Justice demands objective equality beyond political consideration
By Derek Joy
Get on this. . .
Summer is rolling right along. Brought two U. S. Supreme Court decisions that hold particular interest to people of color.
There was the decision on the Voting Rights Act of 1965. Weakened it to the point that the 15 states – Florida included- no longer have to submit to the U. S. Justice Department any proposed changes to their voting laws.
Yep. Open the doors for any and all kinds of election law tomfoolery. Just the kind of atmosphere that invites discrimination by the barrelful.
The Court, to a lesser extent, tampered with the opportunities for Black Americans to enter professional schools – law schools and medical schools.
In essence, the U. S. Supreme Court overturned a decision by the U. S. Court of Appeals for the 5th Circuit, in the Fisher v. University of Texas at Austin case.
Miami Congresswoman Frederica S. Wilson, (Dem., D-24), weighed in on both decisions. In this case, Wilson offered this insight.
“I applaud the U. S. Supreme Court’s decision to preserve the principle that universities may consider racial and ethnic diversity as one factor in making admissions decisions,” said Wilson.
“Diversity is America’s greatest strength. The Supreme Court acknowledged this simple and enduring truth. The Court preserved its longstanding position that campus diversity benefits all Americans by ensuring a broad range of perspectives in the classroom and ensuring that people from all backgrounds have the opportunity to attain professional success.”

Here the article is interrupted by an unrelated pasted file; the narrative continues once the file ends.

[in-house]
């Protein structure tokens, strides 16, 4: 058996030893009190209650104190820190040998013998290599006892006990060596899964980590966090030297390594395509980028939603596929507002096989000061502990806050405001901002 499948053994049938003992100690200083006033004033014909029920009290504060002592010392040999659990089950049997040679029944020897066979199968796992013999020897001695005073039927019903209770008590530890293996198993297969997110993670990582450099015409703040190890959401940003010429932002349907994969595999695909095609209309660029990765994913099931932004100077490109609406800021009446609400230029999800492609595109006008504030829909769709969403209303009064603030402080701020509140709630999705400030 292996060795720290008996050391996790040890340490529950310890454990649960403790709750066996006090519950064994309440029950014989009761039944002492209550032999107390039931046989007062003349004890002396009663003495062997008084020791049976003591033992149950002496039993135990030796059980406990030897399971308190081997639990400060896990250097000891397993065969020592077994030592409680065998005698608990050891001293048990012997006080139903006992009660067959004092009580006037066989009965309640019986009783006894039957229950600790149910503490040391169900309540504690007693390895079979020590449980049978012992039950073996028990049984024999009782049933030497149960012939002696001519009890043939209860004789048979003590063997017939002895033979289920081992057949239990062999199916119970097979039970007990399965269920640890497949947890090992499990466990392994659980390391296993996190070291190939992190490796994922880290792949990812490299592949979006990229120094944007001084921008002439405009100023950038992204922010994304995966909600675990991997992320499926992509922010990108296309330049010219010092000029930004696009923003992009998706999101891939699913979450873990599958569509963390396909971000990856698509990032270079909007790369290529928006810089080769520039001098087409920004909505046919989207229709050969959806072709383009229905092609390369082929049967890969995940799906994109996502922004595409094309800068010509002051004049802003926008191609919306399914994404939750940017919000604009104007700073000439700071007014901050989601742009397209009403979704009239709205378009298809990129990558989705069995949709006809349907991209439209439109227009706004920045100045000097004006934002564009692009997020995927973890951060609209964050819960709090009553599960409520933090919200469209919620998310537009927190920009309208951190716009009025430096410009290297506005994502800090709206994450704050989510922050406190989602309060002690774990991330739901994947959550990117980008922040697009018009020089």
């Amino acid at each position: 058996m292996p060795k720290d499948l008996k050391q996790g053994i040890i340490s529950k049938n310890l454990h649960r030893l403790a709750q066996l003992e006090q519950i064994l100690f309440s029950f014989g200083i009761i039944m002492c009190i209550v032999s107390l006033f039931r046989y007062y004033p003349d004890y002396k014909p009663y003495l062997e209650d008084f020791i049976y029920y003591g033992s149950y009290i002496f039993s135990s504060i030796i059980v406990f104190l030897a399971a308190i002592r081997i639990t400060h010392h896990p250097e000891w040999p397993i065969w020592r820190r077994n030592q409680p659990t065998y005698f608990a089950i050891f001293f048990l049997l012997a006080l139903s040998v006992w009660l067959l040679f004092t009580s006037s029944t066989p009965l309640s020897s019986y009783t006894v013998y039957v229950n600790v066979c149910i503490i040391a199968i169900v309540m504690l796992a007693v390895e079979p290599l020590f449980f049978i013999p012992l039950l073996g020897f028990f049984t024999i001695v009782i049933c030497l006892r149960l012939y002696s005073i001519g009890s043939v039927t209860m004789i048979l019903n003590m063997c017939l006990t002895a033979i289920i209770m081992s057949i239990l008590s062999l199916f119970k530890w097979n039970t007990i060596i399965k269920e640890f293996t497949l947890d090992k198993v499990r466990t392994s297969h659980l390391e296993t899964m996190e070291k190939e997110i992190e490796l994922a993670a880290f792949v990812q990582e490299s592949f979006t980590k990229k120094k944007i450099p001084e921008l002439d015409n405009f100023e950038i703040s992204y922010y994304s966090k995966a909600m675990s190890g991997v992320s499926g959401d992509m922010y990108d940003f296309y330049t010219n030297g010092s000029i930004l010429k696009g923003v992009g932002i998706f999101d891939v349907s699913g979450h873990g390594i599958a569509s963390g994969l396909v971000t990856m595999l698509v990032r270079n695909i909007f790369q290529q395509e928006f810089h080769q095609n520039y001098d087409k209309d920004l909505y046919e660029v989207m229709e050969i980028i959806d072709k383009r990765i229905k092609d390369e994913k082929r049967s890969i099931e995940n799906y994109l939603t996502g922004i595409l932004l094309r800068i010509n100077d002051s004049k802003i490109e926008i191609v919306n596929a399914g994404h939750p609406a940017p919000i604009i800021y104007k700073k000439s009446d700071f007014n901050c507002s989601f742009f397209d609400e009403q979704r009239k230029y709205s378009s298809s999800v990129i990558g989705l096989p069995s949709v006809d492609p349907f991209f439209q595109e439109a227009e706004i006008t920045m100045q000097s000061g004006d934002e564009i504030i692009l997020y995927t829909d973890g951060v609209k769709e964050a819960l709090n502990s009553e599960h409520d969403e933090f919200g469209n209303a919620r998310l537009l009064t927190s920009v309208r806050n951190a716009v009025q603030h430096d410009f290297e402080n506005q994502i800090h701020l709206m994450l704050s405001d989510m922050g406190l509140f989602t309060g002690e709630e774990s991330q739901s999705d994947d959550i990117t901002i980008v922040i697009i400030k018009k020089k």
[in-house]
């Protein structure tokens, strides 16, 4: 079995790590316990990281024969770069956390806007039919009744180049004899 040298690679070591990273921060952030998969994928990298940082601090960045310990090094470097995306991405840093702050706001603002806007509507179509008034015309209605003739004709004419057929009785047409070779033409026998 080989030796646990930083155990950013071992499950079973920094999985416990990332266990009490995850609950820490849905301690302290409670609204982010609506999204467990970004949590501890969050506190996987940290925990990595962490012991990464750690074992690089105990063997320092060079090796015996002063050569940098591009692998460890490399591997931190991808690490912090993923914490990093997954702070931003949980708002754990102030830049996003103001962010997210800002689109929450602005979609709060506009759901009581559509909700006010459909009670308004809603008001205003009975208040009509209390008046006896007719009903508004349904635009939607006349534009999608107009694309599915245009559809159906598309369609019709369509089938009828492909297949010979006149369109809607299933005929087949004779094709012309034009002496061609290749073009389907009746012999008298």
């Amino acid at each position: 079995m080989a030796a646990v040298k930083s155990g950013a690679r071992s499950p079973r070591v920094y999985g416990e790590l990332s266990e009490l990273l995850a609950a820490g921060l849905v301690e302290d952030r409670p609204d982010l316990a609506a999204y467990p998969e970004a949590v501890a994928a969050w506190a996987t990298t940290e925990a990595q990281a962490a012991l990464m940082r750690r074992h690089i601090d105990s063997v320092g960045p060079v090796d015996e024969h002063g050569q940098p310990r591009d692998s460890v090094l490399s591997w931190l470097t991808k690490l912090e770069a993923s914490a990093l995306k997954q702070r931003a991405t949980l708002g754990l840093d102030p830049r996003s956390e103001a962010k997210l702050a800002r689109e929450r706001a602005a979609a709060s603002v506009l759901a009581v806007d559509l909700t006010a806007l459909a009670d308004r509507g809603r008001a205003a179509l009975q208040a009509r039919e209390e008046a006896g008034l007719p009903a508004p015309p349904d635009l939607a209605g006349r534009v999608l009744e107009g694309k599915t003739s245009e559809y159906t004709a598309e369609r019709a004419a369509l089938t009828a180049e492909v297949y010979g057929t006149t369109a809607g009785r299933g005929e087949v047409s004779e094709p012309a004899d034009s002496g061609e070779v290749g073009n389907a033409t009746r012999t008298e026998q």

Tragically, Trayvon Martin, the 17-year-old Miami Gardens resident, won’t get the opportunity to experience professional success. He was gunned down by George Zimmerman in Sanford, Fla., on Feb. 26, 2012.
Martin was returning from a nearby convenience store to his father’s residence in the gated community of the Retreat at Twin Lakes. He was unarmed and had not committed any crime.
Zimmerman, a frustrated, wannabe cop on medication for a bipolar condition, disguised himself as a neighborhood watch volunteer where there were no legally constituted neighborhood crime watch group.
He called the Sanford Police Department, told them he was following Mar-tin, and ignored their warning, “We don’t need you to do that.” Instead, Zimmerman countered, “They always get away.”
Black Americans in growing numbers seem to think the deck is stacked for Zimmerman to get away with shooting and killing Martin. Six women – five whites and one Hispanic – sit on the jury that will decide.
Too bad diversity is conspicuously absent on Zimmerman’s jury. Not a single Black American.
So, here is a point to objectively ponder in search of justice.
Zimmerman had a 9mm handgun. He followed Martin against the warning of a Sanford Police Department dispatcher. He made it clear, “They al-ways get away.”
Consequently, the objective equality of justice based on those facts alone, show clear and unmistakable intent.